Best-selling journalist Antony Loewenstein trav­els across Afghanistan, Pakistan, Haiti, Papua New Guinea, the United States, Britain, Greece, and Australia to witness the reality of disaster capitalism. He discovers how companies such as G4S, Serco, and Halliburton cash in on or­ganized misery in a hidden world of privatized detention centers, militarized private security, aid profiteering, and destructive mining.

Disaster has become big business. Talking to immigrants stuck in limbo in Britain or visiting immigration centers in America, Loewenstein maps the secret networks formed to help cor­porations bleed what profits they can from economic crisis. He debates with Western contractors in Afghanistan, meets the locals in post-earthquake Haiti, and in Greece finds a country at the mercy of vulture profiteers. In Papua New Guinea, he sees a local commu­nity forced to rebel against predatory resource companies and NGOs.

What emerges through Loewenstein’s re­porting is a dark history of multinational corpo­rations that, with the aid of media and political elites, have grown more powerful than national governments. In the twenty-first century, the vulnerable have become the world’s most valu­able commodity. Disaster Capitalism is published by Verso in 2015 and in paperback in January 2017.

Profits_of_doom_cover_350Vulture capitalism has seen the corporation become more powerful than the state, and yet its work is often done by stealth, supported by political and media elites. The result is privatised wars and outsourced detention centres, mining companies pillaging precious land in developing countries and struggling nations invaded by NGOs and the corporate dollar. Best-selling journalist Antony Loewenstein travels to Afghanistan, Pakistan, Haiti, Papua New Guinea and across Australia to witness the reality of this largely hidden world of privatised detention centres, outsourced aid, destructive resource wars and militarized private security. Who is involved and why? Can it be stopped? What are the alternatives in a globalised world? Profits of Doom, published in 2013 and released in an updated edition in 2014, challenges the fundamentals of our unsustainable way of life and the money-making imperatives driving it. It is released in an updated edition in 2014.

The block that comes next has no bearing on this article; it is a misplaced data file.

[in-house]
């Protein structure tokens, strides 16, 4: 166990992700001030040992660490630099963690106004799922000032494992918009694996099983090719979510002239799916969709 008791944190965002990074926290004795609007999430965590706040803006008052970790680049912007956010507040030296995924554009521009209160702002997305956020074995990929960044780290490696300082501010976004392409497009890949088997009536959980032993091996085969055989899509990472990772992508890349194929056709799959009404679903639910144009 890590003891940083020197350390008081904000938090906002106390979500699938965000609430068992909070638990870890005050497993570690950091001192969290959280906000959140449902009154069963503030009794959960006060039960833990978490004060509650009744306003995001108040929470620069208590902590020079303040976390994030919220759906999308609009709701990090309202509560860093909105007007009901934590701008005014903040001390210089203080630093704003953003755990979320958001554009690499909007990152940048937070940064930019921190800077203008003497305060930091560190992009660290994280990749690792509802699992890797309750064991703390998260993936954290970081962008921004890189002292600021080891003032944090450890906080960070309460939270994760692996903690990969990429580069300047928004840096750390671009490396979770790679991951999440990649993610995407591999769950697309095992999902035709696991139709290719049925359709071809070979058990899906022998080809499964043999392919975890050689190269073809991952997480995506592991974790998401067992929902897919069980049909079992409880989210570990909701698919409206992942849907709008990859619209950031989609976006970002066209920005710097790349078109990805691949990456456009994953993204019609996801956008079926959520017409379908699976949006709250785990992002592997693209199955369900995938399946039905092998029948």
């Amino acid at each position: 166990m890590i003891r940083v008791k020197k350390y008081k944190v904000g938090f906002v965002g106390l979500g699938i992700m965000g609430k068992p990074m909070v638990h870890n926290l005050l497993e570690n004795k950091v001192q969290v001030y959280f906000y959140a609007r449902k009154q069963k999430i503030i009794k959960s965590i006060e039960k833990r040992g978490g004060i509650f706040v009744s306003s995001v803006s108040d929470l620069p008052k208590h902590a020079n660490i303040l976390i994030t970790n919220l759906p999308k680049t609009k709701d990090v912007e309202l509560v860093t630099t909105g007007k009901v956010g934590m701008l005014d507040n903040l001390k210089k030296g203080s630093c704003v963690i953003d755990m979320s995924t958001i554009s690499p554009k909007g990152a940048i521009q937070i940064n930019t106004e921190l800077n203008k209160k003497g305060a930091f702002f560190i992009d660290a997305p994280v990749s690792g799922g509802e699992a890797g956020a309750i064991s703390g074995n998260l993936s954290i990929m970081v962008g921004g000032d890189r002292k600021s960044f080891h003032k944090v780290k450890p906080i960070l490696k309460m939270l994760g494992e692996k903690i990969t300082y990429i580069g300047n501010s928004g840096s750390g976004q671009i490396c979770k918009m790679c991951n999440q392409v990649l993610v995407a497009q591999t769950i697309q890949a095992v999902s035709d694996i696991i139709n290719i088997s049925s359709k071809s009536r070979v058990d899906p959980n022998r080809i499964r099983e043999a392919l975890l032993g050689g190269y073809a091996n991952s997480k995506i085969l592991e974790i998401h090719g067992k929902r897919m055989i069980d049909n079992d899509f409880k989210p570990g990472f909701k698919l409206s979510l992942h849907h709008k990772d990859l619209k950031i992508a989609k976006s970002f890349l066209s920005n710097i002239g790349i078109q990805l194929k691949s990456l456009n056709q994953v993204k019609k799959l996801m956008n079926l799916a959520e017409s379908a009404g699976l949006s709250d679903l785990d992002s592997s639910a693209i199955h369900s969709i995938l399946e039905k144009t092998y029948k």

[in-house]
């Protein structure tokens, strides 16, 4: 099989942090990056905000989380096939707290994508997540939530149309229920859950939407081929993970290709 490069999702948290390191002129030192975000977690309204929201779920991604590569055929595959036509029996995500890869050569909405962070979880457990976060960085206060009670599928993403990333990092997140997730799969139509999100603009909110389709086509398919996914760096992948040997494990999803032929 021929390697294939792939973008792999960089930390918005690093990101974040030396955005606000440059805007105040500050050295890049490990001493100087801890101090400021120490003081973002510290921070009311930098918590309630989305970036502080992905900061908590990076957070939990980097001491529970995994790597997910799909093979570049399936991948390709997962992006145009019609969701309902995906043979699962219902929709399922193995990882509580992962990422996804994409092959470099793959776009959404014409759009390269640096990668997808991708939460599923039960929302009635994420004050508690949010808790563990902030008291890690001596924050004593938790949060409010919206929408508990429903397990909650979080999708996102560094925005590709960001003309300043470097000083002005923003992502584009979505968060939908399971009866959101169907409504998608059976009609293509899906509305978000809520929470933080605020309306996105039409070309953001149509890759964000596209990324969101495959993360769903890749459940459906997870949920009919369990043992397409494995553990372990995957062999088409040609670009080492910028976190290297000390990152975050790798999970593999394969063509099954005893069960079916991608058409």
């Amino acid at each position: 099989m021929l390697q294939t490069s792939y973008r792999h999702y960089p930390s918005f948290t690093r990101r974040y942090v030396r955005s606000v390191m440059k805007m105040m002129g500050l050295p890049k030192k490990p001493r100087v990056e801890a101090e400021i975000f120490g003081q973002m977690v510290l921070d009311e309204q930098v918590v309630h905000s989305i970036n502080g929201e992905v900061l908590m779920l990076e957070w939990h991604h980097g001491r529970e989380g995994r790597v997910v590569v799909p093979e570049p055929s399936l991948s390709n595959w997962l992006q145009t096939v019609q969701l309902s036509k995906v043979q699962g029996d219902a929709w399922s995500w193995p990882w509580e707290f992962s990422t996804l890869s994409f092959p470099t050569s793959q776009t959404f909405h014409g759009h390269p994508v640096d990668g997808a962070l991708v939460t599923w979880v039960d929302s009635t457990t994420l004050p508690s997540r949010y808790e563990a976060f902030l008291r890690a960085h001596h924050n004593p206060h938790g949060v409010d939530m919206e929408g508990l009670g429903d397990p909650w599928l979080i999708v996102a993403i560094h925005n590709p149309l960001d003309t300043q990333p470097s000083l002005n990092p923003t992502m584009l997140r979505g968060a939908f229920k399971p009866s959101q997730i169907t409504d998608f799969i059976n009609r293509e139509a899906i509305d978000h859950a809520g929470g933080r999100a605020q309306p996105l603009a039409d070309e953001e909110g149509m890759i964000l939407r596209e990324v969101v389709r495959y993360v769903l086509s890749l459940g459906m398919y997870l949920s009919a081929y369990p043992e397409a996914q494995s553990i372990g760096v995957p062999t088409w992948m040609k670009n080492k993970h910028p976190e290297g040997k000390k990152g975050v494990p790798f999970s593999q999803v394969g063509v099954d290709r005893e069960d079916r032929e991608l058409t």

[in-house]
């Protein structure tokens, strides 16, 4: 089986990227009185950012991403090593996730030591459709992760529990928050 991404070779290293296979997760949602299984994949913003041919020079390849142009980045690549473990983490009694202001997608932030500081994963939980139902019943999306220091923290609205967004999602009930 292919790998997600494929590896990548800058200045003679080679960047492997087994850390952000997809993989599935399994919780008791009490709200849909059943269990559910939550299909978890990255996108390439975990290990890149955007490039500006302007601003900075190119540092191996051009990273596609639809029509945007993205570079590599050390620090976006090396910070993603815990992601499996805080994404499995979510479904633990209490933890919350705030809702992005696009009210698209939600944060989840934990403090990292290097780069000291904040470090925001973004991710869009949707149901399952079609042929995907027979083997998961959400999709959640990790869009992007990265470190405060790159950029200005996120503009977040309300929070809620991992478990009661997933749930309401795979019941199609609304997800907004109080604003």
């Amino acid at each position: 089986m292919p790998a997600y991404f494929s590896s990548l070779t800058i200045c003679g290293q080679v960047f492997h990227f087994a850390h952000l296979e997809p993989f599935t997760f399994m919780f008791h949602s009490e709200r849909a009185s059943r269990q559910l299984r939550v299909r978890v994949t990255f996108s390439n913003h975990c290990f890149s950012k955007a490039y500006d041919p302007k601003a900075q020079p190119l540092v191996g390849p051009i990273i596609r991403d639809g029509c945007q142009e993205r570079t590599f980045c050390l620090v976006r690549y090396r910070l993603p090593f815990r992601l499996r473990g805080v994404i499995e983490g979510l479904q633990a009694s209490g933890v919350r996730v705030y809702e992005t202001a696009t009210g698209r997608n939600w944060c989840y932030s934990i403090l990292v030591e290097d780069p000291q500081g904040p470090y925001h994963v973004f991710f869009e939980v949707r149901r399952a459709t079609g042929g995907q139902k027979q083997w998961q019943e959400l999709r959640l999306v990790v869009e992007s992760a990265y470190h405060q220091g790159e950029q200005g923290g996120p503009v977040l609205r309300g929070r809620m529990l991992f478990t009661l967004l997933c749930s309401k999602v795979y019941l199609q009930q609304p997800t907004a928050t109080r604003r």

forgodssakecover Four Australian thinkers come together to ask and answer the big questions, such as: What is the nature of the universe? Doesn't religion cause most of the conflict in the world? And Where do we find hope?   We are introduced to different belief systems – Judaism, Christianity, Islam – and to the argument that atheism, like organised religion, has its own compelling logic. And we gain insight into the life events that led each author to their current position.   Jane Caro flirted briefly with spiritual belief, inspired by 19th century literary heroines such as Elizabeth Gaskell and the Bronte sisters. Antony Loewenstein is proudly culturally, yet unconventionally, Jewish. Simon Smart is firmly and resolutely a Christian, but one who has had some of his most profound spiritual moments while surfing. Rachel Woodlock grew up in the alternative embrace of Baha'i belief but became entranced by its older parent religion, Islam.   Provocative, informative and passionately argued, For God's Sakepublished in 2013, encourages us to accept religious differences, but to also challenge more vigorously the beliefs that create discord.  
After Zionism, published in 2012 and 2013 with co-editor Ahmed Moor, brings together some of the world s leading thinkers on the Middle East question to dissect the century-long conflict between Zionism and the Palestinians, and to explore possible forms of a one-state solution. Time has run out for the two-state solution because of the unending and permanent Jewish colonization of Palestinian land. Although deep mistrust exists on both sides of the conflict, growing numbers of Palestinians and Israelis, Jews and Arabs are working together to forge a different, unified future. Progressive and realist ideas are at last gaining a foothold in the discourse, while those influenced by the colonial era have been discredited or abandoned. Whatever the political solution may be, Palestinian and Israeli lives are intertwined, enmeshed, irrevocably. This daring and timely collection includes essays by Omar Barghouti, Jonathan Cook, Joseph Dana, Jeremiah Haber, Jeff Halper, Ghada Karmi, Antony Loewenstein, Saree Makdisi, John Mearsheimer, Ahmed Moor, Ilan Pappe, Sara Roy and Phil Weiss.